Research Goal

In the potentially growing demand for 3D printed highly customized mass produced elements, an adaptive workflow to predict and correct deformations can provide a cost-effective means of digital fabrication with enhanced dimensional accuracy. This research aims to bridge the gap between digital model and physical results of 3d printing by utilizing data acquired during the prototyping phase to train an artificial neural network capable of simulating deformations and correct it by G-code optimization.

Adaptive workflow

The entire workflow is broken into ten separate parts. The first five steps represent the industry standard workflow for any 3D printing process. It begins with design, then discretization to make it printable, producing toolpath, printing, and finally postprocessing. Using machine learning, I’m adding an extra loop of processes to optimize printers for dimensional accuracy. We’ll go through each stage in detail.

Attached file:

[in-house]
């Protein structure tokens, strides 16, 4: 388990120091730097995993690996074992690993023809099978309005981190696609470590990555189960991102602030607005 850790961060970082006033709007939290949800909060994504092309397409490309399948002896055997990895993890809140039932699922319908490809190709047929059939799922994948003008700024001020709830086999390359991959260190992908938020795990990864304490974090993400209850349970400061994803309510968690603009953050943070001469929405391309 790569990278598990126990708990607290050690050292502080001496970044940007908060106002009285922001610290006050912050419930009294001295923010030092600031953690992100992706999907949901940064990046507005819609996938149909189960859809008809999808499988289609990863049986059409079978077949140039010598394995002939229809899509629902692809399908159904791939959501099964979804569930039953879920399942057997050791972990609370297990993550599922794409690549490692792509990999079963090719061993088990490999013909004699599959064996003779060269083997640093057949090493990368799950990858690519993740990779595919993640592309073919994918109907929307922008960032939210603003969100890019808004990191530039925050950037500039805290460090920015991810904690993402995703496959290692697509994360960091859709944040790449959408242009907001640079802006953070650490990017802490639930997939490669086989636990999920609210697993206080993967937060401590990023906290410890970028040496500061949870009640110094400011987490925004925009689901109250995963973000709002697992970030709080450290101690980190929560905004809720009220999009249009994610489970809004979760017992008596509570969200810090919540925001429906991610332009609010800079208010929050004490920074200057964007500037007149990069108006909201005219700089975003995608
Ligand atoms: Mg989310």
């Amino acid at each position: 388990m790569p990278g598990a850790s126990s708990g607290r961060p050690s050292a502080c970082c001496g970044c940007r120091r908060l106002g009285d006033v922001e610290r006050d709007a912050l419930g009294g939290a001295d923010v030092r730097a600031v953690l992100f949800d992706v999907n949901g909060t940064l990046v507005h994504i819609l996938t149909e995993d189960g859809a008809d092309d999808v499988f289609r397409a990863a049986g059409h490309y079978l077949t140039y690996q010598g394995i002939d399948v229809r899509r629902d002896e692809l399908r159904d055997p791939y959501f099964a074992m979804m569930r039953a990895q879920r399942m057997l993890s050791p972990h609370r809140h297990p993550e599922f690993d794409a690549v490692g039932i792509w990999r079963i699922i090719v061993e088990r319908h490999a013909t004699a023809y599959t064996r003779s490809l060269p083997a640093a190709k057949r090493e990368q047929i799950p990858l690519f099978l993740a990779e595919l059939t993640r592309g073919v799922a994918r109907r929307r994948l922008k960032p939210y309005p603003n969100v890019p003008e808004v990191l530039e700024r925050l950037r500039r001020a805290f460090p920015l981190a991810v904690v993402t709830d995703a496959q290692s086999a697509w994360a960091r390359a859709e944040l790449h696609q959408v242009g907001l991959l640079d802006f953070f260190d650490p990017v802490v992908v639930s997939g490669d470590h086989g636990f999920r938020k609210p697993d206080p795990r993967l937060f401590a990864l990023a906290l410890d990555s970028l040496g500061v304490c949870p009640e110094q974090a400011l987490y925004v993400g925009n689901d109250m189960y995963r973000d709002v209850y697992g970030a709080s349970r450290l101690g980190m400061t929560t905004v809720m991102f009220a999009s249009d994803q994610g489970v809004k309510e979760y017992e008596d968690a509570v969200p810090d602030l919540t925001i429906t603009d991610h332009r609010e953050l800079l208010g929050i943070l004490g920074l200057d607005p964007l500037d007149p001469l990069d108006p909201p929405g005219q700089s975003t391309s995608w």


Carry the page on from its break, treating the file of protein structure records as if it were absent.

Design Geometry

With the introduction of parametric design, the building industry is shifting from mass production to mass customization. To validate my research, I am creating a 3D printed column cladding system.So my goal is to use a machine learning approach to build a column cladding from bespoke 3D printed clay bricks, resulting in a flawless fit and finish. The patterns created by a moderate breeze on a curtain served as inspiration for my design. The column was created with wavy patterns that convey a sense of fluidity and lightness in space. After applying the surface texture, a twist is applied to expand the possibilities of 3D printing. Then, ensure that a 3D printable overhang analysis is performed.